Pakistan, sensitive to domestic public opinion, has denied U.S. drone aircraft have carried out missile strikes on its soil in the past.

    But tribesmen in Haisori showed U.S.-marked fragments of missiles they said hit the village early on Thursday. One piece of casing clearly bore the words US and MISSILE.

    “I heard more explosions and went out to the courtyard, and when I looked up at the sky, I saw a white drone,” said Siddiq. “I saw a flash of light come from the drone followed by explosions.”

    The tribesman, in his 50s, was asked to appear later this week before a court convened by government-appointed tribal agency officials.

    President Pervez Musharraf said on Saturday he was “200 percent” sure Rabia was dead.

    But confirmation of Rabia’s death is based on intelligence reports and message intercepts, intelligence sources said, and Pakistani security forces have still to find a body.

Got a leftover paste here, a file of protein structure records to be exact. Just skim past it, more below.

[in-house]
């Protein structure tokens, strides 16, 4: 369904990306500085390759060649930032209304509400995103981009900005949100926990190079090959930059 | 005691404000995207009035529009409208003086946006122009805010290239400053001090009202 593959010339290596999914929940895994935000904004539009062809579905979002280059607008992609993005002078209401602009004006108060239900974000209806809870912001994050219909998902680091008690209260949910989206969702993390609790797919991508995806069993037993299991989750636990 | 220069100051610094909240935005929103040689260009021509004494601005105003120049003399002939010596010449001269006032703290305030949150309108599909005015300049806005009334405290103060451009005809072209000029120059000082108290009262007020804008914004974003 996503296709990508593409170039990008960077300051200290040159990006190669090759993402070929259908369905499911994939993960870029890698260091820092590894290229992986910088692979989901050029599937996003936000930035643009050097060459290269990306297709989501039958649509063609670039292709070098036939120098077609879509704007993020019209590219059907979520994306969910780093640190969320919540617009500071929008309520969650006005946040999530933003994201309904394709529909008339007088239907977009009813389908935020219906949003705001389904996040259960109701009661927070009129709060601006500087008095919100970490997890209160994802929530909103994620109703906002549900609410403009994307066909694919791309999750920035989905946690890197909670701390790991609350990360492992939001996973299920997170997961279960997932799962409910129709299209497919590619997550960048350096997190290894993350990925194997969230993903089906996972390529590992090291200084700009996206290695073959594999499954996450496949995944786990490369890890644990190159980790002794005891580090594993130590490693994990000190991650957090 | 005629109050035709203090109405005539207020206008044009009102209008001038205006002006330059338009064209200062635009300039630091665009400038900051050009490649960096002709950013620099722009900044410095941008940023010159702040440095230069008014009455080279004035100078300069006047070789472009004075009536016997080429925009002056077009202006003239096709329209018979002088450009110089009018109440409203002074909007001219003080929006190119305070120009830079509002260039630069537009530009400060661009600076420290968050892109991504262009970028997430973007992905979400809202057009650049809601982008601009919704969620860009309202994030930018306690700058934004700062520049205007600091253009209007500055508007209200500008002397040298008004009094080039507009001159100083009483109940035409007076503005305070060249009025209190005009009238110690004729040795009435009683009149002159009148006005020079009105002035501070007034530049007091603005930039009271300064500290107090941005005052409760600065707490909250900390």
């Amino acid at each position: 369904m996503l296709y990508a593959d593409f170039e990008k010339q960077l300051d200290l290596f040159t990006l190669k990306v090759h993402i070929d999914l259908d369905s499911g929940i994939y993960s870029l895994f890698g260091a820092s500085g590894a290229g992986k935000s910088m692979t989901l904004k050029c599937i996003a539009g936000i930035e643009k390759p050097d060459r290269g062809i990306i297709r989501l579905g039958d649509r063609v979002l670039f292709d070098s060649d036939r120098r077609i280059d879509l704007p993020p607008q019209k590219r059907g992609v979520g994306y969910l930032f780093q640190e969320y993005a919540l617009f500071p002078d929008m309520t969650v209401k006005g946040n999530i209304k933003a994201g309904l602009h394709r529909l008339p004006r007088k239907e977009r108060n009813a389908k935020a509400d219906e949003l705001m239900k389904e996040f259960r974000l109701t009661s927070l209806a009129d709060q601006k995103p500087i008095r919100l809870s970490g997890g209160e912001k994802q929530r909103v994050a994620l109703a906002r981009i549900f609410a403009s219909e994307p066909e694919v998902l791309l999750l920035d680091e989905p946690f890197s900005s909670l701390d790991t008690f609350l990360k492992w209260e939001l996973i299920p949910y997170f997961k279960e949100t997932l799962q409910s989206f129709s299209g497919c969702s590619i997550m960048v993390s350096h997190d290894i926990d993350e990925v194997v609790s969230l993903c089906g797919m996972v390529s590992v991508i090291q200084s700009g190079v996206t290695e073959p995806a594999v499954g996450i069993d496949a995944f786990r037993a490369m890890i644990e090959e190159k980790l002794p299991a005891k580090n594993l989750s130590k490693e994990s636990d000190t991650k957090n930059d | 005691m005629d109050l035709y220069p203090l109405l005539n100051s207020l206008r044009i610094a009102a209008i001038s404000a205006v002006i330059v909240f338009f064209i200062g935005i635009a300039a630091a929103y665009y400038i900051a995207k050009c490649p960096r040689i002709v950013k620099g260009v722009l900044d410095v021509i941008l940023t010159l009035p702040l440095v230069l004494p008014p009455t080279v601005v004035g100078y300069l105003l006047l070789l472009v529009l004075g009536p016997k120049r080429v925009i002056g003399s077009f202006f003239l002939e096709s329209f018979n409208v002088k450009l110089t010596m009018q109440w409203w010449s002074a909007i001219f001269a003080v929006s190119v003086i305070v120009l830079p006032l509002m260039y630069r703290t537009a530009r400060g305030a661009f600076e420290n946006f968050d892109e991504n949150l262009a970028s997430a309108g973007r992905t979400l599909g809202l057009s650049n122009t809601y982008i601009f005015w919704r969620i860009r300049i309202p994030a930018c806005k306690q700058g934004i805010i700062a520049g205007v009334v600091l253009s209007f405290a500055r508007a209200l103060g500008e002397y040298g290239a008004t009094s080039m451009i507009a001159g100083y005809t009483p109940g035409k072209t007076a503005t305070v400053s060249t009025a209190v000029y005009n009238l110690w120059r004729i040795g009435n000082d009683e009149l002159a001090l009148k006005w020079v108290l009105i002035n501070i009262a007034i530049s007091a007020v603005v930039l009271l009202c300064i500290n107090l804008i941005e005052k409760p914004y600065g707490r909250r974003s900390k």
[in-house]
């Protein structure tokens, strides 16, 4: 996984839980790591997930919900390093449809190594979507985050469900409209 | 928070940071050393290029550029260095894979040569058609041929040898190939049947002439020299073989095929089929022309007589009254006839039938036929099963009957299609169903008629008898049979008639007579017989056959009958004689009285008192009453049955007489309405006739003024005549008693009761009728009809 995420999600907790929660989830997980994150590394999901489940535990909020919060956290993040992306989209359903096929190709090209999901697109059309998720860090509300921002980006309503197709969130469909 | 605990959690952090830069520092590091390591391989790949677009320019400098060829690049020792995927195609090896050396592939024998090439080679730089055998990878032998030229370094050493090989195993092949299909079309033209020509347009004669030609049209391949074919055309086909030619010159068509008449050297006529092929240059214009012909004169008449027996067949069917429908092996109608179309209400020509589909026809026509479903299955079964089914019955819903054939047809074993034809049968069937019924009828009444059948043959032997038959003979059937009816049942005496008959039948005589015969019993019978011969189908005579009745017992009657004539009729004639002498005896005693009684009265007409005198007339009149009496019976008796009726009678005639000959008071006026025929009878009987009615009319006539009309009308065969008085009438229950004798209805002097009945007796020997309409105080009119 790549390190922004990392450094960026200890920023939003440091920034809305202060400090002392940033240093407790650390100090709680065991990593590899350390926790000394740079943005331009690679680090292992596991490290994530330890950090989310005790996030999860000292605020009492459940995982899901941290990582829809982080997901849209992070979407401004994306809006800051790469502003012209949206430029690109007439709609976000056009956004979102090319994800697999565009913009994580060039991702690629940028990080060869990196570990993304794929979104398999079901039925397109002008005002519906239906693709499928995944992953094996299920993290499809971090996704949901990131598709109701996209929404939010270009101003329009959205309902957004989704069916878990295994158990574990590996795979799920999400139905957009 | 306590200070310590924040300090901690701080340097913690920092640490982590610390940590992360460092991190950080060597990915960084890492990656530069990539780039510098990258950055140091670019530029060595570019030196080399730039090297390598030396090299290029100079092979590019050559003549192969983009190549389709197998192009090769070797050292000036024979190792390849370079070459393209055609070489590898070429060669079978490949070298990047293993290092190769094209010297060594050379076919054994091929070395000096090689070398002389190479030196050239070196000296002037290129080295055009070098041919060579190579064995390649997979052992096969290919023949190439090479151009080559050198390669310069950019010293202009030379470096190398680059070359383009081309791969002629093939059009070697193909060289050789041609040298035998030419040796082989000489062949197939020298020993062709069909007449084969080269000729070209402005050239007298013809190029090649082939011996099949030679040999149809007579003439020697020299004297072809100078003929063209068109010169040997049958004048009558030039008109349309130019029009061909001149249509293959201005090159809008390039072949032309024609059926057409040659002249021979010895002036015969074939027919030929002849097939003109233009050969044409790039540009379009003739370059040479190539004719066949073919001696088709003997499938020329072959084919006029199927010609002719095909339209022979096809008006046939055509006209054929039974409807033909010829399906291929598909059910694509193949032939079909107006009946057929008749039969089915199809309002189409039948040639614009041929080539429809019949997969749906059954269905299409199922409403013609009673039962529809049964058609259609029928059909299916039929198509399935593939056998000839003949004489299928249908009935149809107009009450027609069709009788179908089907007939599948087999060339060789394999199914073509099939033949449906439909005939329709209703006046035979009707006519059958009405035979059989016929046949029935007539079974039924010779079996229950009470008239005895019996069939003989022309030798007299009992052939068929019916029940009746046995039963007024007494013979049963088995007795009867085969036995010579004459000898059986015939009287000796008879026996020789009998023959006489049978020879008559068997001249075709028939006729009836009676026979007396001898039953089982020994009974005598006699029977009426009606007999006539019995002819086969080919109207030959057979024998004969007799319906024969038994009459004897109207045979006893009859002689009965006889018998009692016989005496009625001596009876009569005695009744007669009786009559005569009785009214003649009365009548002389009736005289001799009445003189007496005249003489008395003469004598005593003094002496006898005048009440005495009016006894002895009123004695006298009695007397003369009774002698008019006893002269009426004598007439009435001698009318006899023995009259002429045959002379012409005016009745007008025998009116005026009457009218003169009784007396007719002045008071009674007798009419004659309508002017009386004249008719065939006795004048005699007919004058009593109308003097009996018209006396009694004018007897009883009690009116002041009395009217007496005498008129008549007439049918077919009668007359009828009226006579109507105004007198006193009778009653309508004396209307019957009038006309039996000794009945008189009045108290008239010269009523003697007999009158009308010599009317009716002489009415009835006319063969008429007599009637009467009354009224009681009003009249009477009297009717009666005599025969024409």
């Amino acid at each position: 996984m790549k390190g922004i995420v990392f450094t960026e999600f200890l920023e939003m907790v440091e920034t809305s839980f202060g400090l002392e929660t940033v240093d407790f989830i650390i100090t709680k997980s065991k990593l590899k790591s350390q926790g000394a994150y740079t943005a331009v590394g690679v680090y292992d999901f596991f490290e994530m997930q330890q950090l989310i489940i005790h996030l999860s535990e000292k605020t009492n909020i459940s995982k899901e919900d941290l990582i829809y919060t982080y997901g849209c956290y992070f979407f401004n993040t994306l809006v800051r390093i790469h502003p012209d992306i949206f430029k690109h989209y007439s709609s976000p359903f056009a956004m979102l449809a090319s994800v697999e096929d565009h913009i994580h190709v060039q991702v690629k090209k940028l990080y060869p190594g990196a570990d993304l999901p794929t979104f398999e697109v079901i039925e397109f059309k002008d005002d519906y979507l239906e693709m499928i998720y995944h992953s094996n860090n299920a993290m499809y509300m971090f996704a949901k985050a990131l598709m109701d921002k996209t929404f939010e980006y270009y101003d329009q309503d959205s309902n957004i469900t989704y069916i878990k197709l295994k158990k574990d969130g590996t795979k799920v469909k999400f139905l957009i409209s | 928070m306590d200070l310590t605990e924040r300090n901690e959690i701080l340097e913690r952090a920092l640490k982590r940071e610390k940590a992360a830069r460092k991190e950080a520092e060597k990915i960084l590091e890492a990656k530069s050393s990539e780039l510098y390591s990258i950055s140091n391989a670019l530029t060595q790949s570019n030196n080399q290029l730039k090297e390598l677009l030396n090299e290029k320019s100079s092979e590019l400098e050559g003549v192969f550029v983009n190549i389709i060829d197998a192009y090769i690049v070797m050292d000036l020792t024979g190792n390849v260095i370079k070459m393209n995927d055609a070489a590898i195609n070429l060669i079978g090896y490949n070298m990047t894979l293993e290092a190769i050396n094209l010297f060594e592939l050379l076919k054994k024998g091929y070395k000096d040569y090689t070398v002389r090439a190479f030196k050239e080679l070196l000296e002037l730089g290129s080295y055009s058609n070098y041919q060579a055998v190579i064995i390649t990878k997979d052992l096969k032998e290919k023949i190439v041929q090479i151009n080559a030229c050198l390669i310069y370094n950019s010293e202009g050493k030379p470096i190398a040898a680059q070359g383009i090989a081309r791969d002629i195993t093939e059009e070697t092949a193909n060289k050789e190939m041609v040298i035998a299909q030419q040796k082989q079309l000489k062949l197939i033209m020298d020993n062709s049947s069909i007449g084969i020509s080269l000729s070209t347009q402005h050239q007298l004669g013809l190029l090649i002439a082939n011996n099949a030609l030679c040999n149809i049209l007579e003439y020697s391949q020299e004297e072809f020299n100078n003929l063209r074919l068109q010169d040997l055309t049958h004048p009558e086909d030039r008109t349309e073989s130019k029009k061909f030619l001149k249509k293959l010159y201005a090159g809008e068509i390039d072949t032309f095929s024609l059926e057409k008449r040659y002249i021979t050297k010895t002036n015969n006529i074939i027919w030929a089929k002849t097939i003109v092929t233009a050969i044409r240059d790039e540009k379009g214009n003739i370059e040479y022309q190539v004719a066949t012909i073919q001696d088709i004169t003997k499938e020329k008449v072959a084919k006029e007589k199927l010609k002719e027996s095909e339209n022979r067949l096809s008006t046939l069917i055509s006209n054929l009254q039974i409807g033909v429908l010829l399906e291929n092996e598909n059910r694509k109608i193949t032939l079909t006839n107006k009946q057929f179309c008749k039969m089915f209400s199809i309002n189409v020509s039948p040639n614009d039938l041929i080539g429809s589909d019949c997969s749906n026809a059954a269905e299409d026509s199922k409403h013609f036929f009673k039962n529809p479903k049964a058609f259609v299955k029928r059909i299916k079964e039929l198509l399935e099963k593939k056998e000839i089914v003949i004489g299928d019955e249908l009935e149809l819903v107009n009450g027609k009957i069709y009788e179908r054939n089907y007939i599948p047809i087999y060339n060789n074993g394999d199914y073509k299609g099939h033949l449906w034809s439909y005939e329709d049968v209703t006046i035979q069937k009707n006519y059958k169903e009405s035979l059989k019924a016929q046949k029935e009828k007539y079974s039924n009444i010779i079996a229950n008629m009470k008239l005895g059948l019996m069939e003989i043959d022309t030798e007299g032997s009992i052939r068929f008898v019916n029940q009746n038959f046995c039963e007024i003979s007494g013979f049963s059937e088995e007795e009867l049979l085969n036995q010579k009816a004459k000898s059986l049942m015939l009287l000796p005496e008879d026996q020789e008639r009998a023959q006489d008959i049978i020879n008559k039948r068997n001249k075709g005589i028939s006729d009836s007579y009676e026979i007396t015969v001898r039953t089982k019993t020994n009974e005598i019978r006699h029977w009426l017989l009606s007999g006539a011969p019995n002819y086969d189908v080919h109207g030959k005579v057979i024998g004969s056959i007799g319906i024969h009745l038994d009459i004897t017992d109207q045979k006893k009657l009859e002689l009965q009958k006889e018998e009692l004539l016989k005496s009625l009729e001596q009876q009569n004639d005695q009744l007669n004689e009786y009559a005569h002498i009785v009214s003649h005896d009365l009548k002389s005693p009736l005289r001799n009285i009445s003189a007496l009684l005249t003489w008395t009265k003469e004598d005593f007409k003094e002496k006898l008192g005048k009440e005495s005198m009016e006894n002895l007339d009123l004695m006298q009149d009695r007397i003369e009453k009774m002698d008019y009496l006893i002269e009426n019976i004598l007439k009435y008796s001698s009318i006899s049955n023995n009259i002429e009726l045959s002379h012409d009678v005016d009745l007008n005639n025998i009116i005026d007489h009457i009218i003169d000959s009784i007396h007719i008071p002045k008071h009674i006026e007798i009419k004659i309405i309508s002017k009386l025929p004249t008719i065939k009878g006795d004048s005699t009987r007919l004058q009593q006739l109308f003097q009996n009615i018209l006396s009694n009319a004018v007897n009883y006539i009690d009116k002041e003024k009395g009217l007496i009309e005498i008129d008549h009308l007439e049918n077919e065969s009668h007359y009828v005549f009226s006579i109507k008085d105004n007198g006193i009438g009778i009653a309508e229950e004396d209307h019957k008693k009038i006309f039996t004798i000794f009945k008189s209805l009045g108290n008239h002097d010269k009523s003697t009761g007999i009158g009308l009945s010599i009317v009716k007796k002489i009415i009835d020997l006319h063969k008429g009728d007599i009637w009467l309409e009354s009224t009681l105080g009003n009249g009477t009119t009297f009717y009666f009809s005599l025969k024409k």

Officials say Rabia’s corpse, along with those of two comrades, was removed by other fighters and buried secretly.

    An Arab television channel, al Arabiya, received a telephone call from an unidentified caller denying Rabia was dead.

    U.S. counterterrorism officials in Washington confirmed the significance of Rabia’s death, but gave no comment on how he might have been killed.

    U.S. drones are reported to have operated in the area before, and in May a drone missile attack was reported to have killed al Qaeda bombmaker, Haitham al-Yemeni, in North Waziristan.

    Pakistan denied an attack happened while the U.S. Central Intelligence Agency declined to comment.

    Hundreds of militants fled to Pakistan after U.S.-led forces overthrew Afghanistan’s Taliban government in late 2001 for harbouring Osama bin Laden. Bin Laden himself is believed to have passed through North Waziristan during his escape.